On Saturday 19 March Vislab finally opened for real. The new visualisation lab allows adults and young people to explore and interact with research data to understand how the world is interconnected.
What impact does drinking a cup of coffee have on the planet? Where in Gothenburg is the most energy consumed? What would happen to the lions on the Savannah if the average temperature were to increase? These are questions to which you can seek out answers by exploring and interacting with research data in the new visualisation lab. The research data has been converted into visual representations – images and graphics that make it easier to absorb information and understand complex connections.
– We are sitting on a fantastic toolbox when it comes to using visual representations that really bridge the gap between data and humans. You can understand things with the aid of images that would otherwise be quite complicated. This convergence of exploration and explanatory visualisations offers great scope for communicating science,” says Anders Ynnerman, Professor of Scientific Visualisation at Linköping University and Director of Visualization Center C in Norrköping.
Natural science, technology and sustainable development with a focus on the planet
Labbet är byggt kring fem teman: hav och vatten, skog och land, samhället, människan samt rymden. Inom varje tema får besökaren exempel på olika visualiseringstekniker och hur de kan användas på olika datamängder.
The lab is based around five zones: oceans and water, forest and land, society, humans, and space. Each zone provides visitors with examples of different visualisation techniques and how they can be used for different data sets. The interactive globe at the centre of the lab visualises and links together research data based on a variety of sustainability perspectives, such as climate change, emissions and ecology. At other stations visitors can experience the biodiversity of the ocean or explore Gothenburg’s digital twin to learn about urban development and sustainable cities. And you can also make your own journeys into space with the aid of Open Space, a piece of software for interactive data visualisation of all of the known and scientifically plotted universe. It’s clear that the lab is something different to what Universeum visitors are used to. Björn Edlund, Development Manager at Universeum, explains:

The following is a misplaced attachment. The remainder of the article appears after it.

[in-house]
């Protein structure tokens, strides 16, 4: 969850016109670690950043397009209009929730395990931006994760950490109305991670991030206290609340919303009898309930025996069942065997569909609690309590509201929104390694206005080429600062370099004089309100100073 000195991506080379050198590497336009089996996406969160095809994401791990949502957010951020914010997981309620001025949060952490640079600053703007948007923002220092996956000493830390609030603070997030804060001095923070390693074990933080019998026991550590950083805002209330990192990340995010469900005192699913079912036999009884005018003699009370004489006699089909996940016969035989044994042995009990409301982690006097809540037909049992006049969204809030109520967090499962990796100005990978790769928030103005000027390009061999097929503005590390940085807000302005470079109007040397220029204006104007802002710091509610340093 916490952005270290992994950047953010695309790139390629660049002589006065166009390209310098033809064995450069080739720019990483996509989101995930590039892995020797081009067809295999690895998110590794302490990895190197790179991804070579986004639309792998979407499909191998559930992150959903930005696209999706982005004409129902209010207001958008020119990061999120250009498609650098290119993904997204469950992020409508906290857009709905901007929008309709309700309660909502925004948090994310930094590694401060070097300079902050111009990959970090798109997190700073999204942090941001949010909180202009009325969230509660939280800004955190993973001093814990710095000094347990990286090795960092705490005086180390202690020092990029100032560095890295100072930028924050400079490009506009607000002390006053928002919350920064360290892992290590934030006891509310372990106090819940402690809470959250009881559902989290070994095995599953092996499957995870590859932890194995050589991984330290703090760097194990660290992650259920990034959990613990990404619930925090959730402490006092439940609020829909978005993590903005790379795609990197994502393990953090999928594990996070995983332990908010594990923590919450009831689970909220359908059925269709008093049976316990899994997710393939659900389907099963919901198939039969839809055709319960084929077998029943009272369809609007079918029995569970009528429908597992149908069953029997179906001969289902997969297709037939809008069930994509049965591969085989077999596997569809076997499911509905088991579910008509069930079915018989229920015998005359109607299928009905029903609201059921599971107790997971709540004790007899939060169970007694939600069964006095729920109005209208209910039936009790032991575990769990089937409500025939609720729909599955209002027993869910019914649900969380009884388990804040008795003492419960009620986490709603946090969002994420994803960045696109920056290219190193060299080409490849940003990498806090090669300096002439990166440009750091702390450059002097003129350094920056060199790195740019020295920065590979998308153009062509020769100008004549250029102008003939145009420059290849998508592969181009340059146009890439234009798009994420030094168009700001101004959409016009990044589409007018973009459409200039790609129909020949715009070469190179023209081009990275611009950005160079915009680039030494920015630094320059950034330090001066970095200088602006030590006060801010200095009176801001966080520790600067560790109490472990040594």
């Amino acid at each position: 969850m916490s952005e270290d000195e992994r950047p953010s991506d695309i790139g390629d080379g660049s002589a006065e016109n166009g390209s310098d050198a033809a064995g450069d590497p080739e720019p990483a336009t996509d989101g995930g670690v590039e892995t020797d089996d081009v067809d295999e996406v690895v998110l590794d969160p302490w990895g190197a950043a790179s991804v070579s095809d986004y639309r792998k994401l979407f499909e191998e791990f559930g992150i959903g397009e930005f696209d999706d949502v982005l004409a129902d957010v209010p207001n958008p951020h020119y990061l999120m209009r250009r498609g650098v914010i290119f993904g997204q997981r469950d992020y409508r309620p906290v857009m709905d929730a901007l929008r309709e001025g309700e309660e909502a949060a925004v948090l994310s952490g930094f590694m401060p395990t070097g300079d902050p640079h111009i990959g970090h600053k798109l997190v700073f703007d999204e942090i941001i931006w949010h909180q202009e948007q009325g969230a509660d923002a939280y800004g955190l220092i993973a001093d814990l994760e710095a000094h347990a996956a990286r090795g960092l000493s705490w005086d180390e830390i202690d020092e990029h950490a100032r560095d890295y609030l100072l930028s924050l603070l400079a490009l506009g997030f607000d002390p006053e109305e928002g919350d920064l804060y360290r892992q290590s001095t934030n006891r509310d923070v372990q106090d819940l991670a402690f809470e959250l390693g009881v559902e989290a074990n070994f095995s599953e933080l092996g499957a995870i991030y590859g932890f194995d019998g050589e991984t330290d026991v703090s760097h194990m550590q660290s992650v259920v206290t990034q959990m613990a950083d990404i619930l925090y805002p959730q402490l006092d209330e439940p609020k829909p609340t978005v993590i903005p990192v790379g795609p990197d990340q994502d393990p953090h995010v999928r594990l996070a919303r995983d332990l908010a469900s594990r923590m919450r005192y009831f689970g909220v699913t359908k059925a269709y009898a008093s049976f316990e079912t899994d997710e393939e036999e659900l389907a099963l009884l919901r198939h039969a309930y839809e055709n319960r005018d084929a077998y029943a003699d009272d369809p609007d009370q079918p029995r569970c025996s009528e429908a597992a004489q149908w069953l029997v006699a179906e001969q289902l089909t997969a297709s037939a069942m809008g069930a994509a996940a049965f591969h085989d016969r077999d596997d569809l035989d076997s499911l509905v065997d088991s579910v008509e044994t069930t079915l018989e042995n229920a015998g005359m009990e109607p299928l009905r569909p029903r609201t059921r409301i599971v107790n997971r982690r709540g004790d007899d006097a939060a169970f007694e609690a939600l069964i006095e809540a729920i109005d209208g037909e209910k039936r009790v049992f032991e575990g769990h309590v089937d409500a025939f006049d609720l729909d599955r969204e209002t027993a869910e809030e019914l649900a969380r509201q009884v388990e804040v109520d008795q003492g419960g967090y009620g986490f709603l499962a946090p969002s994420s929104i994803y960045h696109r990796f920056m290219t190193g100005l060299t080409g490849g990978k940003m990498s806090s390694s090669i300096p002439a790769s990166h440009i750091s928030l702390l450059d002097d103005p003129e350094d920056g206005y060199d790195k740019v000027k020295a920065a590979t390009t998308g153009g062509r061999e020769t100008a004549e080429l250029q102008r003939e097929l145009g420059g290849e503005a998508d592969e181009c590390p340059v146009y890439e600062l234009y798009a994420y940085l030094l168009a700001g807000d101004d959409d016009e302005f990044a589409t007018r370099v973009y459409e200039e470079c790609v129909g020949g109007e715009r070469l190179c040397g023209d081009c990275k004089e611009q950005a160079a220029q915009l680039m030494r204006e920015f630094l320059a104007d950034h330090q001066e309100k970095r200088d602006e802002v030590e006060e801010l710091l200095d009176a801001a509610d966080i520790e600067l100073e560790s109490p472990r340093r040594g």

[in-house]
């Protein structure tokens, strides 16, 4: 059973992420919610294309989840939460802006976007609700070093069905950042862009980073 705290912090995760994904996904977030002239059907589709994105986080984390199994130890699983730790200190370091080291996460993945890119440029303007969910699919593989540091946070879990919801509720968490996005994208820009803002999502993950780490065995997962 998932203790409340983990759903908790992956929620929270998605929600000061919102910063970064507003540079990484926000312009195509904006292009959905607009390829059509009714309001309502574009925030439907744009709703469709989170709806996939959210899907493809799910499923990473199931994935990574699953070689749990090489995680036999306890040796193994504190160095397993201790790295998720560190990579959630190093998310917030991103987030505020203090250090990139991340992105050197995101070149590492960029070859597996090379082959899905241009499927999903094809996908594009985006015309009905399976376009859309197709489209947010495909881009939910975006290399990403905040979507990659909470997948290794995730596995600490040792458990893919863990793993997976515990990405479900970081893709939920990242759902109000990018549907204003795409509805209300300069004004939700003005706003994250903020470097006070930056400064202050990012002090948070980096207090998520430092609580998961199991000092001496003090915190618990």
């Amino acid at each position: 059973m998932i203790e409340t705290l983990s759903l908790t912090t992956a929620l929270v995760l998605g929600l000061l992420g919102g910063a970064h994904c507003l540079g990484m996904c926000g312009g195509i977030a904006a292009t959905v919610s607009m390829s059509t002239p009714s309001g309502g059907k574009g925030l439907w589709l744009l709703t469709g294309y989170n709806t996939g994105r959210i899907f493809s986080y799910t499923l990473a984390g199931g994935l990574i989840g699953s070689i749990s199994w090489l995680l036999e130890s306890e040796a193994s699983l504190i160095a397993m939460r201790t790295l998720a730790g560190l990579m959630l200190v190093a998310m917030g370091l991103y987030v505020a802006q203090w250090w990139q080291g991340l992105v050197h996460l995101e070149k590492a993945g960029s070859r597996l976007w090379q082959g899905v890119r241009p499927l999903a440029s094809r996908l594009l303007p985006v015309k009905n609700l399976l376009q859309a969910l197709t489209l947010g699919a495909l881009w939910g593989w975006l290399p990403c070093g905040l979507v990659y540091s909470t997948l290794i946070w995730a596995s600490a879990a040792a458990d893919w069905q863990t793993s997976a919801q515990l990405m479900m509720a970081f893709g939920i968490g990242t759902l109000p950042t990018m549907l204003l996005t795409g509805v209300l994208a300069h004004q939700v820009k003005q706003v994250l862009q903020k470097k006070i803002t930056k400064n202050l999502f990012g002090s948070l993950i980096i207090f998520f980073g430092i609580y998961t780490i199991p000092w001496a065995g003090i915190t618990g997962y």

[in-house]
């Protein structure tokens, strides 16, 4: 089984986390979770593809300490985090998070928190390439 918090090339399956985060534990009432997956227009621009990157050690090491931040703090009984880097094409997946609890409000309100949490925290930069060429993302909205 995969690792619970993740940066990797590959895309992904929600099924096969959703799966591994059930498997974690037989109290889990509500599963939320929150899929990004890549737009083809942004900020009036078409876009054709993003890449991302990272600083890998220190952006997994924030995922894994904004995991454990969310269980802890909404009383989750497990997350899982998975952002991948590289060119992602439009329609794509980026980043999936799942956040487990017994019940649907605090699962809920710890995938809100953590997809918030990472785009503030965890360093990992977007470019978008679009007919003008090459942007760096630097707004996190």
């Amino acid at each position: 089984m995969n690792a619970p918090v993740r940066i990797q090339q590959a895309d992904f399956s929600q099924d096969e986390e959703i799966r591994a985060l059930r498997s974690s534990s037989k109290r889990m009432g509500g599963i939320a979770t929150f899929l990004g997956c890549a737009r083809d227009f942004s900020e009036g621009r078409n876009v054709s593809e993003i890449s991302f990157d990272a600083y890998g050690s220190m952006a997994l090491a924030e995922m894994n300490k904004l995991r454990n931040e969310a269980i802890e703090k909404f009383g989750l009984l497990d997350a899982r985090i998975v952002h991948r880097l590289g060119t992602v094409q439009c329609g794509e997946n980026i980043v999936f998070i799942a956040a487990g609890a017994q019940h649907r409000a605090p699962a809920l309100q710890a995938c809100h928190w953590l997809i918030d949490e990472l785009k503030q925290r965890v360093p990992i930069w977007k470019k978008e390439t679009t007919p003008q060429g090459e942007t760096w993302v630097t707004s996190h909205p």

– We’re not particularly simplifying the world here, but on the contrary showing its complexity. You use various visualisation techniques and study the same data as working scientists. It’s a wholly digital and visual experience.
He observes that the lab demands more from visitors, but that those who immerse themselves in the data get a great deal in return. The lab is aimed at adults and young people – you need some level of prior knowledge to be able to interact with the data. This means in turn that Universeum is enhancing its offering for adults. All in all, Vislab offers numerous possibilities for exploring natural science, technology and sustainable development. This also makes the lab a valuable learning environment for schools. Programmes are already available for lower and upper-secondary classes. Companies will also be able to use Vislab for employee skills development.
– The big advantage comes from combining the insights from Vislab with other experiences at Universeum. That really enables you to expand your knowledge and see how you can contribute to a sustainable future,” says Björn Edlund.
Collaboration project with support from the Sten A Olsson Foundation
Vislab has been created by Universeum and Visualiseringscenter C. Universeum has provided the educational expertise, while Visualization Center C has developed visualisations and software. The content is based on Professor Anders Ynnerman’s researc exploranation (a combination ofexplore and explain).
The initiative was facilitated in 2019 by a donation of SEK 50 million from the Sten A Olssons Stiftelse för Forskning och Kultur.
– The Sten A Olsson Foundation safeguards life chances for young people and it is our belief that this fantastic technology and means of education can have a huge impact, providing inspiration for education, learning and research. Universeum has an extremely important mission that they are already well on the way to achieving, and we are delighted to be able to support this,” says Madeleine Olsson Eriksson, Chairman of the Board of the Sten A Olsson Foundation.